Russia Today has had its licence to broadcast in the UK revoked with immediate effect after watchdog Ofcom said it did not consider the channel "fit and proper" or a "responsible broadcaster".
The media regulator said that it had taken into account "a number of factors" including the fact that the news channel was funded by the Russian state "which has recently invaded a neigbouring sovereign country".
Ofcom also cited new laws in Russia "which effectively criminalise any independent journalism that departs from the Russian state's own news narrative, in particular in relation to the invasion of Ukraine".
"We consider that given these constraints it appears impossible for RT to comply with the due impartiality rules of our Broadcasting Code in the circumstances," the regulator added.
RT responded to the decision by saying Ofcom had shown itself to be "nothing more than a tool of government, bending to its media-suppressing will".
Kremlin spokesman Dmitry Peskov said: "This is a continuation of the madness which is going on in America and Europe - it is anti-Russian madness.
"This is yet another step that crudely limits freedom of speech."
The channel is already off air in the UK due to EU sanctions which have affected the Europe-based satellite operator that distributes the channel across the continent.
Ofcom has come under increasing political pressure to look at revoking RT's licence.
The prime minister has said that if he had the power to ban the channel he would as it is "doing a lot of damage to the truth".
Labour leader Sir Keir Starmer has labelled it Russian President Vladimir Putin's "personal propaganda tool", saying it spreads "lies and disinformation".
Ofcom chief executive Dame Melanie Dawes said: "Freedom of expression is something we guard fiercely in this country, and the bar for action on broadcasters is rightly set very high.
"Following an independent regulatory process, we have today found that RT is not fit and proper to hold a licence in the UK.
"As a result we have revoked RT's UK broadcasting licence."
The decision comes amid 29 ongoing investigations by Ofcom into the impartiality of RT's coverage of Russia's invasion of Ukraine.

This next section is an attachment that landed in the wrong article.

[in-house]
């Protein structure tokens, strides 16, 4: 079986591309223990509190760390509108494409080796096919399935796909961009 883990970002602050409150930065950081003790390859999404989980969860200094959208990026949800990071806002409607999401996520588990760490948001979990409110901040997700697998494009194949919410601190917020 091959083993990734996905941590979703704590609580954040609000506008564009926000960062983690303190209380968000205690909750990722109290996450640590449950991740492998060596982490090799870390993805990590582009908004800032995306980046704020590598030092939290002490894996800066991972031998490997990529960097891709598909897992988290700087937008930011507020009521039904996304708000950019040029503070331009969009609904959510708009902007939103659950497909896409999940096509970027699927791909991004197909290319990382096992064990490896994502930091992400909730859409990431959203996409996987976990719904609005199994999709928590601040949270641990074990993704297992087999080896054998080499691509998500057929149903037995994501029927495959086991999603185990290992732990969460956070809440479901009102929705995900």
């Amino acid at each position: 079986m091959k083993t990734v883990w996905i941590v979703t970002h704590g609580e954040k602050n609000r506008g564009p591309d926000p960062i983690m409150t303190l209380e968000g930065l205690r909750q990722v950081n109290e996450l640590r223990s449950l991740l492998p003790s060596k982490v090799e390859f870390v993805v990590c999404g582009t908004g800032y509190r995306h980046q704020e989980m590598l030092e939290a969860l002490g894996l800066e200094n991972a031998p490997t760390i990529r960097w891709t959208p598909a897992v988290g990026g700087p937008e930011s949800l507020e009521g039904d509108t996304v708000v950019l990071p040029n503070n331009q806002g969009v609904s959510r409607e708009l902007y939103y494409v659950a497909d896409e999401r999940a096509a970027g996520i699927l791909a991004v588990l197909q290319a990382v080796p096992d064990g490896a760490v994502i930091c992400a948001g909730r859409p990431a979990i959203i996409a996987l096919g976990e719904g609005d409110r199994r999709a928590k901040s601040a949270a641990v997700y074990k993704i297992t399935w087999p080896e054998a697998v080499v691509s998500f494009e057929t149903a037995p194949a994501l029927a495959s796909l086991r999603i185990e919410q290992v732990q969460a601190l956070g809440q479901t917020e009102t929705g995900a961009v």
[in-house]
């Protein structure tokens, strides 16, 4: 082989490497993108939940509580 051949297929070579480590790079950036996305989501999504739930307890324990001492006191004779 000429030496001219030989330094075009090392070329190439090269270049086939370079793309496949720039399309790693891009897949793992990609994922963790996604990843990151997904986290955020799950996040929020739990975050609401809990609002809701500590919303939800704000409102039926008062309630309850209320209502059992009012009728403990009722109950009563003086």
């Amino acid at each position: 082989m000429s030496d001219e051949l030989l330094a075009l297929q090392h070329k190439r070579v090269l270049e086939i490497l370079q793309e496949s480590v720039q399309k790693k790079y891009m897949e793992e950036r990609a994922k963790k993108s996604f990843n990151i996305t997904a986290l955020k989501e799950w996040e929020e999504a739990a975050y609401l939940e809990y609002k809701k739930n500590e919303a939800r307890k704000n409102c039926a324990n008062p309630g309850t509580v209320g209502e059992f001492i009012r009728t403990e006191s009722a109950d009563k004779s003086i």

Ofcom said: "We consider the volume and potentially serious nature of the issues raised within such a short period to be of great concern - especially given RT's compliance history."
RT was fined £200,000 by Ofcom for breaching impartiality rules after it broke the British broadcasting code on seven occasions over the Salisbury novichok poisoning.
Welcoming Ofcom's decision Culture Secretary Nadine Dorries wrote on Twitter: "The outlet's lies and propaganda, where victims are cast as the aggressors and the brutality of Russia's actions are concealed, have absolutely no place on our screens."
While there have been growing calls to suspend RT's licence, concerns have been raised that such action could result in a tit-for-tat media expulsion in Russia.
Anna Belkina, RT's deputy editor in chief, said: "Ofcom has shown the UK public, and the regulatory community internationally, that despite a well-constructed facade of independence, it is nothing more than a tool of government, bending to its media-suppressing will.
"By ignoring RT's completely clean record of four consecutive years and stating purely political reasons tied
directly to the situation in Ukraine and yet completely unassociated to RT's operations, structure, management or editorial output, Ofcom has falsely judged RT to not be 'fit and proper' and in doing so robbed the UK public of access to